Moreover, this case, as it is presented by plaintiffs, does not involve matters that require a uniformity in application of regulatory law.   It does not involve, for example, rates, but rather truth in the charging and billing of such rates, and it involves what these plaintiffs knew about the “equipment rental” charge they paid.

We are unimpressed with defendants' argument that the commission has initiated proceedings to establish rules for protecting consumer rights.   Defendants have reference to the commission's February 2000 “order initiating rulemaking.”   Defendants have not advised us how this specific activity of the commission relates to plaintiffs' contention that defendants' prior billing gives rise to a cause of action.   Regulations that are the result of such commission proceedings would only affect future bills.   Moreover, even if the commission's activities could affect plaintiffs' rights vis-à-vis these decades-old bills, for how long should plaintiffs have to wait until the commission finalizes the activities on its 2000 interim rules?

For all of these reasons, and since it is the courts, and not the commission, that can award damages to plaintiffs, this case should proceed in the trial court.

 IV **


The order of dismissal from which plaintiffs have appealed is reversed and the cause is remanded for further proceedings consistent with the views expressed herein.   Costs on appeal to plaintiffs.


1.   According to the parties, GTE California and Verizon California are actually the same entity, in that the latter was formerly known as the former, with the name change occurring in June 2000.

2.   In our use of the word “plaintiffs” throughout this opinion, we include the members of the proposed class.

3.   Public Utilities Code section 1759 (“ § 1759”) states:  “(a) No court of this state, except the Supreme Court and the court of appeal, to the extent specified in this article, shall have jurisdiction to review, reverse, correct, or annul any order or decision of the commission or to suspend or delay the execution or operation thereof, or to enjoin, restrain, or interfere with the commission in the performance of its official duties, as provided by law and the rules of court.“(b) The writ of mandamus shall lie from the Supreme Court and from the court of appeal to the commission in all proper cases as prescribed in Section 1085 of the Code of Civil Procedure.”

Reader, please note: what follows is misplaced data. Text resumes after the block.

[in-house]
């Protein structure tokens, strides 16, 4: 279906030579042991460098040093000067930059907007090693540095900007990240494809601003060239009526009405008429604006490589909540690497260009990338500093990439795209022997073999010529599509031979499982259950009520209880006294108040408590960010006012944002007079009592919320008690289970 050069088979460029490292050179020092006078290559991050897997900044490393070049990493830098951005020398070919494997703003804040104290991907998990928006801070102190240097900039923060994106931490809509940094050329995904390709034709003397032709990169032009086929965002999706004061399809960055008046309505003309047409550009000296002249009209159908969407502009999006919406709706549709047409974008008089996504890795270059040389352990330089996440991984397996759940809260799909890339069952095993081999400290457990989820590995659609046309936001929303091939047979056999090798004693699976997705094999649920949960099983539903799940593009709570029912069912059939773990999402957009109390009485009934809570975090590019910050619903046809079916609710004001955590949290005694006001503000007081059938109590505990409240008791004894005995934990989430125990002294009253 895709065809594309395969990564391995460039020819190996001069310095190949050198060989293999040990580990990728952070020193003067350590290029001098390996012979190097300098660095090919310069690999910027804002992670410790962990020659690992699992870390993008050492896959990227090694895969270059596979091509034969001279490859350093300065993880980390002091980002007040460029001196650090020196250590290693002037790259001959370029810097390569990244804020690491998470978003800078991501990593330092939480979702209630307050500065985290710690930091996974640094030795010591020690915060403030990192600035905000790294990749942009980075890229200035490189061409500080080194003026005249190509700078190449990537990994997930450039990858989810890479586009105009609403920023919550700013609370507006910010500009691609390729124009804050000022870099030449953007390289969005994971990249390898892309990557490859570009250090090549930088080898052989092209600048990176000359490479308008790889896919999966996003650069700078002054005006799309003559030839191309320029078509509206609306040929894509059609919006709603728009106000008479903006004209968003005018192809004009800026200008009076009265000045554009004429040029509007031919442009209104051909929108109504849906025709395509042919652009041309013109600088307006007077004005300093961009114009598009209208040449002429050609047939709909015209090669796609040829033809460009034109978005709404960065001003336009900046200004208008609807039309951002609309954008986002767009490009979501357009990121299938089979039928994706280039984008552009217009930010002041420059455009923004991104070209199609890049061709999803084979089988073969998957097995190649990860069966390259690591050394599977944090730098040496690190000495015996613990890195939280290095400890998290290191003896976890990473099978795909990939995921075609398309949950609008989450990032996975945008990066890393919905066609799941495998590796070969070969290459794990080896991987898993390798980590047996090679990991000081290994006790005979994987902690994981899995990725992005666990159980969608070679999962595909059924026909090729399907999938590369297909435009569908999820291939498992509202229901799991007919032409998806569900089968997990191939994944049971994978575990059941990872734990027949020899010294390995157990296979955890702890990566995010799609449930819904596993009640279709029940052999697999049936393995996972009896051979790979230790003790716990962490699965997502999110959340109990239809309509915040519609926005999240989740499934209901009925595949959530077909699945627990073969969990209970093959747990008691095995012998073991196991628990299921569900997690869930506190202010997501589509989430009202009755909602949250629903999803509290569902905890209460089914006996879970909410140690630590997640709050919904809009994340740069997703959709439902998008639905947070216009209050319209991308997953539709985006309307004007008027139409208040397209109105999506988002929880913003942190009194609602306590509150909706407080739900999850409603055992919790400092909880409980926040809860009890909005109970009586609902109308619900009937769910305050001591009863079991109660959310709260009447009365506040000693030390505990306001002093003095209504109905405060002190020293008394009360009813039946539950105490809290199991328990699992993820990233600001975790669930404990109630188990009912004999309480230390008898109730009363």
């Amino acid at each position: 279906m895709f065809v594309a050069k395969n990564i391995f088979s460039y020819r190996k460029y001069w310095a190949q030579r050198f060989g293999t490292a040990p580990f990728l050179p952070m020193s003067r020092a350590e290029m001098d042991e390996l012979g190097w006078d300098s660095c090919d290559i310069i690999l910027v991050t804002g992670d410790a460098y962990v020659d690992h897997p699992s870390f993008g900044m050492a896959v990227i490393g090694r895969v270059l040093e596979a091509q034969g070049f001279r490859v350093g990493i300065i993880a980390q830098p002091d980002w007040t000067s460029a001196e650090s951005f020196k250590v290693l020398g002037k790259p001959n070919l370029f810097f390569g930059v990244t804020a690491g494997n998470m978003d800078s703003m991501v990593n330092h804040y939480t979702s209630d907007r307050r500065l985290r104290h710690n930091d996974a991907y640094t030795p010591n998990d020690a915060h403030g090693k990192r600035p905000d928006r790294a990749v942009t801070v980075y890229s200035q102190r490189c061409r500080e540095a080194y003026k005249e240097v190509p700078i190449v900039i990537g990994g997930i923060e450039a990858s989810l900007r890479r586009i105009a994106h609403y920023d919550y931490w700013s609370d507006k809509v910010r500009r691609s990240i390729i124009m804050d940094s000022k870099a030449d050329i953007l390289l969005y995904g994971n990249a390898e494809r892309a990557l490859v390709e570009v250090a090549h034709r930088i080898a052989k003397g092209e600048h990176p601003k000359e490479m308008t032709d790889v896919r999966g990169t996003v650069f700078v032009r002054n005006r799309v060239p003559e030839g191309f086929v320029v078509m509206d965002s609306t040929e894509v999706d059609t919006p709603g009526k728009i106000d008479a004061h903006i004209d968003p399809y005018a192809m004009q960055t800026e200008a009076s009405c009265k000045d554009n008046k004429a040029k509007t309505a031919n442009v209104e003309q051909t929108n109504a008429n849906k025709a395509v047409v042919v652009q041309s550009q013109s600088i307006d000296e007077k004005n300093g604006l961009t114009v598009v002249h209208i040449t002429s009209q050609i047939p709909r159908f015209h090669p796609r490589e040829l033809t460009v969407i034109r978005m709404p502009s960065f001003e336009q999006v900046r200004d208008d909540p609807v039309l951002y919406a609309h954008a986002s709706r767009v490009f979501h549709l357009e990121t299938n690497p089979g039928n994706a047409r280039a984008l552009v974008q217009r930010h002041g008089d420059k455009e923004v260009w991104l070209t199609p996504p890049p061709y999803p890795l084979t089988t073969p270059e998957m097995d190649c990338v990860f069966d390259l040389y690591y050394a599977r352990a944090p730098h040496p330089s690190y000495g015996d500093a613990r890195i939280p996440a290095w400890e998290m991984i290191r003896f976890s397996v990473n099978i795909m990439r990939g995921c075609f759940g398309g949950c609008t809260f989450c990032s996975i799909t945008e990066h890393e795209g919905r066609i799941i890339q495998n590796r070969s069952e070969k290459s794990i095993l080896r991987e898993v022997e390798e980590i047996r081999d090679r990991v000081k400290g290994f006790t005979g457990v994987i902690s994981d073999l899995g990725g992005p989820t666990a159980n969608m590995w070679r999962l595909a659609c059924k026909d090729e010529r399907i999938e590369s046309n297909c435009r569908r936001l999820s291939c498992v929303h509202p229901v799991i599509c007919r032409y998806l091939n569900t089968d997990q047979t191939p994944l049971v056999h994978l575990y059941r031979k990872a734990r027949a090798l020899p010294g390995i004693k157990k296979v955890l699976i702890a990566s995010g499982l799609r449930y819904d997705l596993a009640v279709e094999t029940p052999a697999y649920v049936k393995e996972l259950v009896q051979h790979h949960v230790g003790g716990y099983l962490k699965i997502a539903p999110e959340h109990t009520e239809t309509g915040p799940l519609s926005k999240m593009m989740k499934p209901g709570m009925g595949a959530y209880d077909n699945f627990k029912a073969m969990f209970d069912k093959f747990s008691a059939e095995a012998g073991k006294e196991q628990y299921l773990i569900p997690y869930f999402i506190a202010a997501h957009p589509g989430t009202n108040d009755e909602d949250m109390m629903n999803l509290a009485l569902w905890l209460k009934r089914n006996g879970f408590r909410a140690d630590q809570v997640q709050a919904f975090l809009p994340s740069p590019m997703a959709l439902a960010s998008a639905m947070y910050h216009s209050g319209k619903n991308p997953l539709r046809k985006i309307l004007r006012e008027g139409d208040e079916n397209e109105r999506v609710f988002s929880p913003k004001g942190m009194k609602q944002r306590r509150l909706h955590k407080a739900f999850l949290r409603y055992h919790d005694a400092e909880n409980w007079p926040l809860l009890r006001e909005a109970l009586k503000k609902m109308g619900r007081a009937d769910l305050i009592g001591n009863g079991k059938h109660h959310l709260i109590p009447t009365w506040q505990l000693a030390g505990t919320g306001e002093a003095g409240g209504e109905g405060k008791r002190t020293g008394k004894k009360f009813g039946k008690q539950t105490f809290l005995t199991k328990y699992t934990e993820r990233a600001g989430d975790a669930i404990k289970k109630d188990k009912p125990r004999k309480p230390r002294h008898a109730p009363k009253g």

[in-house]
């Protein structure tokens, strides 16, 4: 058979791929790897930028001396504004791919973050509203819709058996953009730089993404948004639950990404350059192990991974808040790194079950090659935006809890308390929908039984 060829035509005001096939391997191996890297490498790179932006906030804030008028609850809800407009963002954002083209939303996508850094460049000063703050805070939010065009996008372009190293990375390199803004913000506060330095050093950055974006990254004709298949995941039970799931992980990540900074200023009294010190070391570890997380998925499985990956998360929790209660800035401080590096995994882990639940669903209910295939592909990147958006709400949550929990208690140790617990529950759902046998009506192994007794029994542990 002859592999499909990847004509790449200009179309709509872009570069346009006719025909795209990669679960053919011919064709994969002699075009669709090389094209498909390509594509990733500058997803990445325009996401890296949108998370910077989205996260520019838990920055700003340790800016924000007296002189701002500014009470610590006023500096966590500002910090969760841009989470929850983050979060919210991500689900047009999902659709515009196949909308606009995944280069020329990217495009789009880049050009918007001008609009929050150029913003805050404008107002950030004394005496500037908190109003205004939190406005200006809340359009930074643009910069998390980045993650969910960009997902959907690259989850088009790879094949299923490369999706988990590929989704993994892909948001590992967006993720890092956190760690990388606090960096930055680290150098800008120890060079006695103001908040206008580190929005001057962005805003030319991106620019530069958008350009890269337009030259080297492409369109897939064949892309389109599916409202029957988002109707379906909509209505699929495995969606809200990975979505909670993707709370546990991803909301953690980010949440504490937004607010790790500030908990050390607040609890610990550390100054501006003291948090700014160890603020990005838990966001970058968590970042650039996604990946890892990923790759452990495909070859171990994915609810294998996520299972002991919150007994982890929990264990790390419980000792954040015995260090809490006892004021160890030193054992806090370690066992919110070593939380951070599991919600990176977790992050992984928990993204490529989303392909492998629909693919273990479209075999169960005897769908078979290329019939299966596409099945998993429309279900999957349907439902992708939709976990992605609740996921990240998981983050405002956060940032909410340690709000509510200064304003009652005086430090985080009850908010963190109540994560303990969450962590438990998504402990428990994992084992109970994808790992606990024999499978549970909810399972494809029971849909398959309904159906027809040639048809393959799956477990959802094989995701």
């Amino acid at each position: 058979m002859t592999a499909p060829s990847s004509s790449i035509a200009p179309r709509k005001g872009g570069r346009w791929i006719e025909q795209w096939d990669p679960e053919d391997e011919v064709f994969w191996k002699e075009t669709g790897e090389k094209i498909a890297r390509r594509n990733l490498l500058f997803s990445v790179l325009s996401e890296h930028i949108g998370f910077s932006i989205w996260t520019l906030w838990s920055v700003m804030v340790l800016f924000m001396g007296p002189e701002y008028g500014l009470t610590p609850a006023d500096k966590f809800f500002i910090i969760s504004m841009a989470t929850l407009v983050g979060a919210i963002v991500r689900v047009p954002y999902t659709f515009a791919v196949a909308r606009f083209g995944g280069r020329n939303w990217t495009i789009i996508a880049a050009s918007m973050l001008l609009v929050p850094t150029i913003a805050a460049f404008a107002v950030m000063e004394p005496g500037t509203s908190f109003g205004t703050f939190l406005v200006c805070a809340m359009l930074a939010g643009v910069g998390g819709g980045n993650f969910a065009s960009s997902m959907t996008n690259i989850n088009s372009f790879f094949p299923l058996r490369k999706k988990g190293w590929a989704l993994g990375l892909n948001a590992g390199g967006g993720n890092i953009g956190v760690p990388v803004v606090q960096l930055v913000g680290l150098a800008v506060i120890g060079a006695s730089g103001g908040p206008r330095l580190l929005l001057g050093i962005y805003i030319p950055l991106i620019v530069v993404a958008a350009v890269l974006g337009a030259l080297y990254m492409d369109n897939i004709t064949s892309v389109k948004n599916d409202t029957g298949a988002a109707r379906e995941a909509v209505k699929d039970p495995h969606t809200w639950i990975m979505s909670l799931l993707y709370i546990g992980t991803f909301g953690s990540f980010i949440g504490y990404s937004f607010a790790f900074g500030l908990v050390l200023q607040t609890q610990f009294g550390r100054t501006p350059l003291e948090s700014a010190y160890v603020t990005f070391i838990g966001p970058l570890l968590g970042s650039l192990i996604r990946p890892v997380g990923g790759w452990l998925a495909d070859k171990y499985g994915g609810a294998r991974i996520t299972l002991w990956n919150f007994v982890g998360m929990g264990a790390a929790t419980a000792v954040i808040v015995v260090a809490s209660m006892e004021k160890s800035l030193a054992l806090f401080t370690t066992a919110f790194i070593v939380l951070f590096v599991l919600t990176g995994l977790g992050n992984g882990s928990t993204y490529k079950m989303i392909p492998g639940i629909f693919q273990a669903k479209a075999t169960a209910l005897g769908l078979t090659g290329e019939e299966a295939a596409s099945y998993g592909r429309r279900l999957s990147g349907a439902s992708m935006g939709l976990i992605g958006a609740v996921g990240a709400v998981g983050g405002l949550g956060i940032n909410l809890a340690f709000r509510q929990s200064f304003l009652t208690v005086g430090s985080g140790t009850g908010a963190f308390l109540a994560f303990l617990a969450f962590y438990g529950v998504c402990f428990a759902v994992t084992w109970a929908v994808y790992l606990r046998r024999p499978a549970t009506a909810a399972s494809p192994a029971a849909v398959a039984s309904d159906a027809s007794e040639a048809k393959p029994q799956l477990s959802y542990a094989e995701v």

4.   Public Utilities Code section 2106 (“ § 2106”) states in relevant part:  “Any public utility which does, causes to be done, or permits any act, matter, or thing prohibited or declared unlawful, or which omits to do any act, matter, or thing required to be done, either by the Constitution, any law of this State, or any order or decision of the commission, shall be liable to the persons or corporations affected thereby for all loss, damages, or injury caused thereby or resulting therefrom.   If the court finds that the act or omission was willful, it may, in addition to the actual damages, award exemplary damages.   An action to recover for such loss, damage, or injury may be brought in any court of competent jurisdiction by any corporation or person.”  (Italics added.)

5.   The trial court judicially noticed exhibit B to defendants' demurrer.   Exhibit B is an August 1985 decision of the commission respecting the detariffing of “customer premises equipment” (“CPE”).   Telephone companies were directed to dispose of the telephones being used by their customers by abandoning them in place (that is, transferring title to the customers) or by transferring the equipment to nonregulated accounts, departments or subsidiaries, or by a combination of such methods.   After detariffing CPE, telephone companies could bill their customers for rental of CPE provided that the charges are “separately identified.”  (The phrase “separately identified” appears in the commission's interim order.   In its related “interim opinion,” the commission also used the phrase “separately stated and clearly identified” in its discussion of how telephone rental charges should be made by telephone companies.)   Additionally, the companies were to have a sales program for telephones, including bill inserts or mailers to explain the program, and installment purchase plans having 12 monthly installments with no interest.   With those various options, the commission concluded that a uniform statewide plan for detariffing CPE was not required.The parties treat the interim opinion and the interim order as the operative opinion and order for this case.

6.   Plaintiffs appealed both from the order of dismissal and from the minute order sustaining respondent's demurrer without leave to amend.   The latter is not an appealable order.  (Timberidge Enterprises, Inc. v. City of Santa Rosa (1978) 86 Cal.App.3d 873, 878, 150 Cal.Rptr. 606.)